The epigraph of Eugene O'Neill's semi-autobiographical play says it was a 12th anniversary gift to his wife: "I mean it as a tribute to your love and tenderness which gave me the faith in love that enabled me to face my dead at last and write this play--write it with deep pity and understanding and forgiveness for all the four haunted Tyrones." The play was published in 1956, three years after O'Neill's death.

As the day turns into night, the four characters in the Tyrone family reveal more and m
Laura Leaney
Mar 17, 2014 Laura Leaney rated it really liked it  ·  review of another edition
Recommended to Laura by: Joe Kocks
The first time I ever saw Albee’s Who’s Afraid of Virginia Woolf I could not quite believe that people could drink that much and live. And I thought this despite the fact that I come from a drinking family. The alcohol in Albee’s play operates not so much as a numbing agent, but as an alchemic incendiary to the verbal abuse that transforms four intelligent people into harpies of the worst kind.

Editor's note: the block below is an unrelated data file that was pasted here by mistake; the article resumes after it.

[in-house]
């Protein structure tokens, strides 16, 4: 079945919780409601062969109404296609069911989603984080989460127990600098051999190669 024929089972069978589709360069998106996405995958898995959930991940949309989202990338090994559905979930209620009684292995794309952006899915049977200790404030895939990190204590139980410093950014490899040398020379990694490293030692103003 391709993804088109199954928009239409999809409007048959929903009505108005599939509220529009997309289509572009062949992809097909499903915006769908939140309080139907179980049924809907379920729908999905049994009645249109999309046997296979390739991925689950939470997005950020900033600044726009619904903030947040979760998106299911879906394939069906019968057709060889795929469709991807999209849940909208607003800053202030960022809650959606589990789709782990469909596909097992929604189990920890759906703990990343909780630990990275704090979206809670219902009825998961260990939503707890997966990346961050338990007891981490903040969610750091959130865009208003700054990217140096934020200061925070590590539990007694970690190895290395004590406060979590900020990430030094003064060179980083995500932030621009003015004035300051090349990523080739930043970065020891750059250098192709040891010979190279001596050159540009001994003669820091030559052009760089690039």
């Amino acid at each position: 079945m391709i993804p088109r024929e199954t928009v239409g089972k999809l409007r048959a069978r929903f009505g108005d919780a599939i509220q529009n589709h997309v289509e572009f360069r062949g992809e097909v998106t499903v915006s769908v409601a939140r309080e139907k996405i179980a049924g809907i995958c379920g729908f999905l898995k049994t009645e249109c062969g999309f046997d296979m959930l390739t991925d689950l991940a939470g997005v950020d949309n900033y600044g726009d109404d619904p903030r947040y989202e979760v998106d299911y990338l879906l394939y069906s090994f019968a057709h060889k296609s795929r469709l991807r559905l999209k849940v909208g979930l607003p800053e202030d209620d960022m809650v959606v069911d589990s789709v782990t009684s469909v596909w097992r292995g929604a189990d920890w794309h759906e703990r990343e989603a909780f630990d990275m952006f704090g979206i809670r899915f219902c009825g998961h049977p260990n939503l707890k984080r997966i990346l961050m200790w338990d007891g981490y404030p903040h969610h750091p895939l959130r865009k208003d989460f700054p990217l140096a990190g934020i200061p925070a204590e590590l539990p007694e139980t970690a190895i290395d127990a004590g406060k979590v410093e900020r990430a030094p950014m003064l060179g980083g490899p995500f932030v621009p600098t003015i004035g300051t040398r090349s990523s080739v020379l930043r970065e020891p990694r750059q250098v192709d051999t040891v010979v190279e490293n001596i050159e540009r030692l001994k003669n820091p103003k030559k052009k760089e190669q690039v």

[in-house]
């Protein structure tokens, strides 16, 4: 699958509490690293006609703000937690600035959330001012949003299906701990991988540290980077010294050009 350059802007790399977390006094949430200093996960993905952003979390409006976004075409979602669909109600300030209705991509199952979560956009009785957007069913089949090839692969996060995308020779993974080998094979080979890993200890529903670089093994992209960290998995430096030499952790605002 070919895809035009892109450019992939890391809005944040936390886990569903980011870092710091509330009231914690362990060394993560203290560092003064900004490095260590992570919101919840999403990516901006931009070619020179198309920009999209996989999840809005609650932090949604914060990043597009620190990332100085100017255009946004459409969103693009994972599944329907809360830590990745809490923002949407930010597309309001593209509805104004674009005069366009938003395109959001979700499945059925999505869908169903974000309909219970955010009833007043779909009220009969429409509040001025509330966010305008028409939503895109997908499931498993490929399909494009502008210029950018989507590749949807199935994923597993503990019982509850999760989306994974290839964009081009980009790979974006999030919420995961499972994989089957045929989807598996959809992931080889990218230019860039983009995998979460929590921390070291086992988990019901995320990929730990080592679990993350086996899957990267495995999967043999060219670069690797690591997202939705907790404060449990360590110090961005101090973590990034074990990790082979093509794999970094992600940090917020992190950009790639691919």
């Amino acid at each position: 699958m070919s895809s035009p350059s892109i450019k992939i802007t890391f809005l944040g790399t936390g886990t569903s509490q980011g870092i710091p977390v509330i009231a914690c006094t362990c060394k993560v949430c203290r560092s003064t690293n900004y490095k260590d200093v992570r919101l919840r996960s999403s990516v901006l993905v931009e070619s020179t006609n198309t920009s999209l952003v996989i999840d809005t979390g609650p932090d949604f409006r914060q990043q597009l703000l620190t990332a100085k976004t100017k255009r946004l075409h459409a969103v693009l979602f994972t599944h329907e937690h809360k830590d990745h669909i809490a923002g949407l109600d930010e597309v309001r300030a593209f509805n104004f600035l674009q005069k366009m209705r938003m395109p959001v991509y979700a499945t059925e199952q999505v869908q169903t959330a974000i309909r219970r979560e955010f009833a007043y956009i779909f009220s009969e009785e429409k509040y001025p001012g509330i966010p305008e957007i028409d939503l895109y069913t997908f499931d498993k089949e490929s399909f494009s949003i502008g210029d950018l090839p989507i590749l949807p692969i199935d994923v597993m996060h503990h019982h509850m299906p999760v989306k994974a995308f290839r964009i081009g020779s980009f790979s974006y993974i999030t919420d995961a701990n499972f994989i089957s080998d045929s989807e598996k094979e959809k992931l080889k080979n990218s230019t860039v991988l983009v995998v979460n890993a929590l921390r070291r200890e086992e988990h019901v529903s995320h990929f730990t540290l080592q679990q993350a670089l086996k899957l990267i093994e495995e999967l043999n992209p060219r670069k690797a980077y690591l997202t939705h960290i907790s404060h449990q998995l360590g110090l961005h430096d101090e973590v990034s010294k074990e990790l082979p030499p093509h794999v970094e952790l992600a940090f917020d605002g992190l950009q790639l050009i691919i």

In O’Neill’s play, the focus is also on four people, members of an Irish-American family – a father, m
This has been in my reading list for ages, and now that I finally managed to grab the thing for a reading challenge, it couldn't fly any faster to my list of absolute must-sees. With the likes of Jeremy Irons, Lesley Manville, and Hadley Fraser starring, the adaptation at the Bristol Old Vic would be a dream, but the circumstances are what they are, so this will just have to wait.

Reading a play instead of seeing it performed can be complicated and underwhelming. No such problem here. Long Day's
Loved this so much. Need to see this play performed.

And several other times in my life, when I was swimming far out, or lying alone on a beach, I have had the same experience. Became the sun, the hot sand, green seaweed anchored to a rock, swaying in the tide. Like a saint's vision of beatitude. Like a veil of things as they seem drawn back by an unseen hand. For a second you see -- and seeing the secret, are the secret. For a second there is meaning! Then the hand lets the veil fall and you ar
Don Incognito